Burner Phone 101

burner

Good stuff.

Just know that the device itself should be re-used only after thoughtful consideration.

12 responses to “Burner Phone 101

  1. I remember buying a cellphone and a scratch card for air time with cash during deployment. No one wrote down my name. The network was owned by an Egyptian company and their stock was traded in Cairo and London. The insurgents also bought cellphones, but wired theirs to IEDs.

    Now we have a whole bunch of unvetted refugees brought into the USA. How long before burner phones are used to make things go 522666 here? Who will get blamed?

  2. FYI:

    https://www.schneier.com/blog/archives/2013/10/fingerprinting_5.html

    At the very least, I would avoid having the battery in the burner any time I’m near

    a. my own regular phone
    b. places I’m known to frequent
    c. my associates.

  3. Alfred E. Neuman

    Reblogged this on The Lynler Report.

  4. ghostsniper

    I’ve had a TracFone burner for several years, just remember that unless you purchase otherwise the “time” factor runs out in 90 days – the phone won’t work. If you get the 1 year card you’ll bypass that. Also, your apps upgrading themselves will blow your minutes-data-text space in no time at all. I never put mine on wi-fi or bluetooth and most of the time it is turned off unless I’m expecting a call. Mine is an LG Galaxy Centura. Not the best but it gets done what I need when I need it and only cost $80 at walmart. Prior to that I had a $15 clamshell from walmart and it worked fine for 3 years.

  5. ghostsniper

    Fingerprinting Burner Phones
    In one of the documents recently released by the NSA as a result of an EFF lawsuit, there’s discussion of a specific capability of a call records database to identify disposable “burner” phones.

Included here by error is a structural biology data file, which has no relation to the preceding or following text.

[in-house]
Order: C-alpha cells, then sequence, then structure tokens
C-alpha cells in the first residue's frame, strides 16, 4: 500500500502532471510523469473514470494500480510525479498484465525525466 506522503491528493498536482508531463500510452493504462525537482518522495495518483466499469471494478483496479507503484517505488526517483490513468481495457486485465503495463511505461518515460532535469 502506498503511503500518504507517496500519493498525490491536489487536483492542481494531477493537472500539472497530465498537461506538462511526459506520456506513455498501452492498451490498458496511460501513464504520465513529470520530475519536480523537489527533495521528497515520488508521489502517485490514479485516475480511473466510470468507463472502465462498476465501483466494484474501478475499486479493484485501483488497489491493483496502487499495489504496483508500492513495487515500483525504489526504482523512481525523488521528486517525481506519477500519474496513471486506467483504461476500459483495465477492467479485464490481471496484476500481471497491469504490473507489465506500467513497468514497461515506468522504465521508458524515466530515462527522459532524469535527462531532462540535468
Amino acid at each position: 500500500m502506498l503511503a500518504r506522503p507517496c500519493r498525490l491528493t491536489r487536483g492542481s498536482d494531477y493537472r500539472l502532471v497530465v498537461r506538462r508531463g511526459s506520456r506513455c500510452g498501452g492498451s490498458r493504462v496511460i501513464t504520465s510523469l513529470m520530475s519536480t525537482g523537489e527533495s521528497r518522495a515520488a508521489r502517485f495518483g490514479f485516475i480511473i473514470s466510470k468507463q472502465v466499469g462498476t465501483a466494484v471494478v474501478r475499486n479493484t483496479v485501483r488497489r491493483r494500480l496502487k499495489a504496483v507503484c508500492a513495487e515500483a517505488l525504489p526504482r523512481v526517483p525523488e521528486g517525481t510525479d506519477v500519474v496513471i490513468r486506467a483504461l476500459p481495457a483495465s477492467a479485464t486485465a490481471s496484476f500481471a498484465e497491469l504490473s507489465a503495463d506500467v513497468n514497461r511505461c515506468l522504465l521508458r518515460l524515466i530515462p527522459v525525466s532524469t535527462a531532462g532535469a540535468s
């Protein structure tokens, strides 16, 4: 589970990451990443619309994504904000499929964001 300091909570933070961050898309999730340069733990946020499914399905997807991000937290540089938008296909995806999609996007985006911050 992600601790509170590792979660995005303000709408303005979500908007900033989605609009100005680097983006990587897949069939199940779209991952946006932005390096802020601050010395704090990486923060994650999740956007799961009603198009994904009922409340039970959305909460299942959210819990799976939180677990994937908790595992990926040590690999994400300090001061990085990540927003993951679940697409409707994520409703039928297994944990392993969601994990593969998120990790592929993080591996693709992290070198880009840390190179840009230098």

Let’s consider, then, the very specific data this query tool was designed to return: The times and dates of the first and last call events, but apparently not the times and dates of calls between those endpoints. In other words, this tool is supporting analytic software that only cares when a phone went online, and when it stopped being used. It also gets the total number of calls, and the ratio of unique contacts to calls, but not the specific numbers contacted. Why, exactly, would this limited set of information be useful? And why, in particular, might you want to compare that information across a large number of phones there’s not yet any particular reason to suspect?

    One possibility that jumps out at me — and perhaps anyone else who’s a fan of The Wire — is that this is the kind of information you would want if you were trying to identify disposable prepaid “burner” phones being used by a target who routinely cycles through cell phones as a countersurveillance tactic. The number of unique contacts and call/contact ratio would act as a kind of rough fingerprint — you’d assume a phone being used for dedicated clandestine purposes to be fairly consistent on that score — while the first/last call dates help build a timeline: You’re looking for a series of phones that are used for a standard amount of time, and then go dead just as the next phone goes online.

    Consider this another illustration of the value of metadata.

    https://www.schneier.com/blog/archives/2013/10/fingerprinting_5.html

  6. This was in the comments section, pertinent info. Thanks for this article though. If you go to purchase one do so with cash and go by foot, bike or public transport. Don’t take your wallet with you (you know the one with all your rfid tags in it?) .

    https://www.schneier.com/blog/archives/2013/10/fingerprinting_5.html

    At the very least, I would avoid having the battery in the burner any time I’m near

    a. my own regular phone
    b. places I’m known to frequent
    c. my associates.

  7. Apologies to 937 didn’t see that was already posted. And thanks for the info.

  8. $5.99. Charge it, don’t activate it, pull the battery and put it in your Oh $#!+ Bag.

    http://www.tracfone-orders.com/bpdirect/tracfone/PlanList.do?action=view&phoneFilterOptionExtensionId=24784476&productVariantExtensionId=24794516

    Or, charge it, activate it, add the $100 one year card, pull the battery etc.

    Got a couple for Mrs and me so the spendyphones don’t have to travel, easily found and thrown in the Oh $#!+ Bag as needed.

    • ghostsniper

      Careful there hoss. I bought a card at CVS one time, took it home and entered it in the phone and it didn’t work. Went back to CVS and found out the ditz at the counter forgot to run it over the activator in the counter. Human beings being human.

  9. only cell phone I’ve ever had is a tracphone. From time to time in the cab, a fare would ask to use it make a call. Mostly they took one look at it and said, “What? Is this thing broken!?” What a great phone it is